Meet Bob. At 72 years old, there isn’t much he hasn’t been through. Although he quit smoking 10 years ago, Bob was diagnosed with COPD when he was just 65 years old. Last year, when his oxygen saturation levels dropped below 87% at rest, he was prescribed continuous oxygen therapy. Because Bob lives alone, his son who lives a few hours away hired Angie, a 27 year-old caregiver to stay with him during the day. Upon arrival this morning, Angie finds Bob sitting in his easy chair with a confused look on his face. When she asks him if he’s ok, his answer doesn’t make much sense. As she looks about the room, she notices the oxygen concentrator is still in the “on” position, but the nasal cannula is lying in a heap atop the coffee table. When Angie checks Bob’s oxygen saturation, she finds it’s only 78%. As soon as Angie tries to replace the oxygen cannula, Bob becomes angry and tells her to leave him alone. It’s only after Angie calls Bob’s son that he finally agrees to use his supplemental oxygen again.
Seemingly, caregivers all across the country are trying to solve the oxygen-adherence dilemma. Why do some patients balk at using supplemental oxygen? More importantly, how can you convince a patient or loved one to use supplemental oxygen if they don’t really want to?
Risk Factors for Non-Compliance
It’s a proven fact that long-term oxygen therapy (LTOT) worn for at least 15 hours a day improves survival in some patients with severe COPD. In fact, using oxygen continuously is far superior to using it intermittently or only at night. If oxygen is so beneficial, why do some patients fail to use it as prescribed? Researchers have been trying to solve this puzzle for years and have found that many patients:
- lack a clear understanding of the benefits of using supplemental oxygen.
- are reluctant to wear a nasal cannula or be tied down to an oxygen delivery source.
- are concerned about addiction and/or bothersome side effects.
- continue to feel poorly, in spite of using supplemental oxygen.
- misunderstand their prescription.
- are embarrassed to be seen in public in light of the social stigma associated with smoking-related lung diseases.
How to Improve Oxygen Adherence
The benefits of LTOT have been well-documented. Not only does it increase survival when used for more than 15 hours a day as mentioned previously, but it improves depression, cognition, quality of life and exercise capacity.
If someone you care for is reluctant to use their supplemental oxygen as prescribed, the following interventions have been suggested in clinical trials as a means to help promote oxygen adherence:
- Encourage regular follow-up visits with the oxygen-prescribing physician – According to research published in Pulmonary Medicine, patients tend to be more compliant with oxygen therapy when their prescription is associated with a respiratory physician; not a family doctor. Researchers also found that 36% of all patients using LTOT are not receiving prescriptions that reflect current guidelines as measured by the Nocturnal Oxygen Therapy Trial and the British Medical Research Council. Respiratory physicians are more likely to write an effective oxygen prescription that conforms to present standards.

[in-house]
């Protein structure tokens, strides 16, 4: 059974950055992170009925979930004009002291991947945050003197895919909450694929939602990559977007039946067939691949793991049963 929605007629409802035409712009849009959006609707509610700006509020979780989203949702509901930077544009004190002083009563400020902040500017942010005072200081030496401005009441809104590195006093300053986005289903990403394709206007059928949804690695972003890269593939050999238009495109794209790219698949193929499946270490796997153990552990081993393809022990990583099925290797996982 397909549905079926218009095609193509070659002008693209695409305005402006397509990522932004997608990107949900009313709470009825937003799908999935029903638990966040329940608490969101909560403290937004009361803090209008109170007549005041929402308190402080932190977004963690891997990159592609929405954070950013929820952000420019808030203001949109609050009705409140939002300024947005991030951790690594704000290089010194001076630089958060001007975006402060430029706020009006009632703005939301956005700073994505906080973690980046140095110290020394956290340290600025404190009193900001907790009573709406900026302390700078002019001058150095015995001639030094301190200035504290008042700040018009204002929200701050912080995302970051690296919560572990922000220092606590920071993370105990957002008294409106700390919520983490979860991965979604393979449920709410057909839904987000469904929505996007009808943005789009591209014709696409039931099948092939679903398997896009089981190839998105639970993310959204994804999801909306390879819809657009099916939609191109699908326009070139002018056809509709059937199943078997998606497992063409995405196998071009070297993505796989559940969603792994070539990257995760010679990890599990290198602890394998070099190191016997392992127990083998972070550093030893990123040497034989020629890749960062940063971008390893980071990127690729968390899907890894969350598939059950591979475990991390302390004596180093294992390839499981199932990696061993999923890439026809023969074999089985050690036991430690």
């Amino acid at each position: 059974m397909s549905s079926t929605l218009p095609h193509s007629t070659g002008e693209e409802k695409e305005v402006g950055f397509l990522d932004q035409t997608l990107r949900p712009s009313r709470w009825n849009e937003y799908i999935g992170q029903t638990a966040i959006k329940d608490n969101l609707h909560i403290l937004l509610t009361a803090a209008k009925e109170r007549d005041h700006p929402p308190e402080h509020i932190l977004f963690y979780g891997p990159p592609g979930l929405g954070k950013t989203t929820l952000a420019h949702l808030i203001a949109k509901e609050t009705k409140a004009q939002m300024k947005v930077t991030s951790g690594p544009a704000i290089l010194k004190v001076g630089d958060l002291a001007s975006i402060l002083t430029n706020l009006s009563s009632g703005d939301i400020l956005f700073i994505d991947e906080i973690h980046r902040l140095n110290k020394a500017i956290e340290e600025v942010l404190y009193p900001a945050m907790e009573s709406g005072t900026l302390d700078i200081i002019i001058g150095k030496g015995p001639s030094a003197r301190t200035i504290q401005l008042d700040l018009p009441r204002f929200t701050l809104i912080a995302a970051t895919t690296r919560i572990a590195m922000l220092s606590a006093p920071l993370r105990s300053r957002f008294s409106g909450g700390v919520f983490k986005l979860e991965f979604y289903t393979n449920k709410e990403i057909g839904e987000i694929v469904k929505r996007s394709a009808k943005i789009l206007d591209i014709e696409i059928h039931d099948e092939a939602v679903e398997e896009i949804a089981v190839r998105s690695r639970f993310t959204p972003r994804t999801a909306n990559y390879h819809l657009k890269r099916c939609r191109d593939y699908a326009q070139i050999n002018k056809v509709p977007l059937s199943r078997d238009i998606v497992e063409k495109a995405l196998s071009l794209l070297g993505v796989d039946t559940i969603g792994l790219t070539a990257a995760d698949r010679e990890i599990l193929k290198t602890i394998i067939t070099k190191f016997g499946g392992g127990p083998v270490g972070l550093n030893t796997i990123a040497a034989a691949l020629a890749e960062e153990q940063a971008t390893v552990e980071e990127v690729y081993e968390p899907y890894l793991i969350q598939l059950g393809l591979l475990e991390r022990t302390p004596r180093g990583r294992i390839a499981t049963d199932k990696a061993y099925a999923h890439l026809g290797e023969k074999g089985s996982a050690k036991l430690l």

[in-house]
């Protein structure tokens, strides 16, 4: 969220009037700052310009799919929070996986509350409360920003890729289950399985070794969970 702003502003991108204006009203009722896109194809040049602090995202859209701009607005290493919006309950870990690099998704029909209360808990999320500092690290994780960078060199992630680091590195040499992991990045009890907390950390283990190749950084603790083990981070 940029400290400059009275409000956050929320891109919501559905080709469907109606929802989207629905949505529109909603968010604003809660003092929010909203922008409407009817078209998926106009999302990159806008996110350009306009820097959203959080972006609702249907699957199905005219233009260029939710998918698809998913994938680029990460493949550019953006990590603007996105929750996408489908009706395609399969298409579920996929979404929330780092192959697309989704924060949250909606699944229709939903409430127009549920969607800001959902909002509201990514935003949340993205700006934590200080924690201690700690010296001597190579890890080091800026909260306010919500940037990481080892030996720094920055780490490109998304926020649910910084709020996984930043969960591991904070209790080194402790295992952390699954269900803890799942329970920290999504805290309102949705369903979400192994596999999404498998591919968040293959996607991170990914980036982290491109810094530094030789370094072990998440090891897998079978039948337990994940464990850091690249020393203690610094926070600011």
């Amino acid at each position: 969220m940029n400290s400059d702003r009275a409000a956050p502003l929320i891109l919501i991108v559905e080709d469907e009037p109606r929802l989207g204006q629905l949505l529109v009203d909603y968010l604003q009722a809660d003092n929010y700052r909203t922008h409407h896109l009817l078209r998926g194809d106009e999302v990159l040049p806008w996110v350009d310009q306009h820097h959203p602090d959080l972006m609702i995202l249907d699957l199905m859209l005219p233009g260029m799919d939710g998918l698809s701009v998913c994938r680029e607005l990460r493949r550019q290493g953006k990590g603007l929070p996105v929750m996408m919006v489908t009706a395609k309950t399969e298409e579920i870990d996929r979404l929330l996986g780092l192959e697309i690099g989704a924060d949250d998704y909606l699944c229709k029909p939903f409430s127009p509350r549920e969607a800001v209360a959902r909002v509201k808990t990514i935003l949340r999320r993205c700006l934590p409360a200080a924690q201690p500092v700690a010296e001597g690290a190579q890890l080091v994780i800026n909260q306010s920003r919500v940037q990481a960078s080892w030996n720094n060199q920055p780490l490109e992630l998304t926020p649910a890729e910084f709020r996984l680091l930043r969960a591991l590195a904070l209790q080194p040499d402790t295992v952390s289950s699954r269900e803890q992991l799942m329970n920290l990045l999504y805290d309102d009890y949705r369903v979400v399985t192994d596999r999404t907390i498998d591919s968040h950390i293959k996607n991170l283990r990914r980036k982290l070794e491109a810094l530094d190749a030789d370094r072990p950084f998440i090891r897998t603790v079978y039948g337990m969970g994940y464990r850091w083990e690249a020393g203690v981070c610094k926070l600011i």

- Advocate for doctor-patient communication – The absence of doctor-patient communication at regular intervals impacts a patient’s adherence to LTOT. Regular follow-up and sincere communication between doctor and patient has a positive impact on oxygen adherence.
- Ask for clear and precise instructions on use – Misunderstanding an oxygen prescription is one of the most common reasons that patients don’t comply with oxygen therapy. When patients are given instructions on how to use supplemental oxygen, they should repeat them back to their prescribing physician to ensure that they understand the prescription.
- Seek continued education regarding potential benefits – Studies suggest that the majority of patients have only a single conversation with their prescribing doctors at the time they’re given their initial prescription. Adherence to LTOT is closely related, in part, to continued education regarding the potential long-term health benefits.
- Endorse family training and social support – Family involvement is crucial if oxygen adherence is to be maintained. Furthermore, a social support system has also been found to increase compliance. Most oxygen supply companies have knowledgeable staff on hand to provide training to willing and able family members. Additionally, hospitals often provide social support groups for patients with chronic illnesses.
- Suggest switching to a more convenient oxygen source like the Inogen One – Patients who are tied down to a single oxygen source are less likely to adhere to oxygen therapy. Thankfully, the portability of the Inogen One allows patients to be ambulatory and independent.
Author: Deborah Leader RN, BSN, PHN
1Katsenos, Stamatis and Constantopoulos, Stavros, H. Long-Term Oxygen Therapy in COPD: Factors Affecting and Ways of Improving Patient Compliance. Pulmonary Medicine. 2011.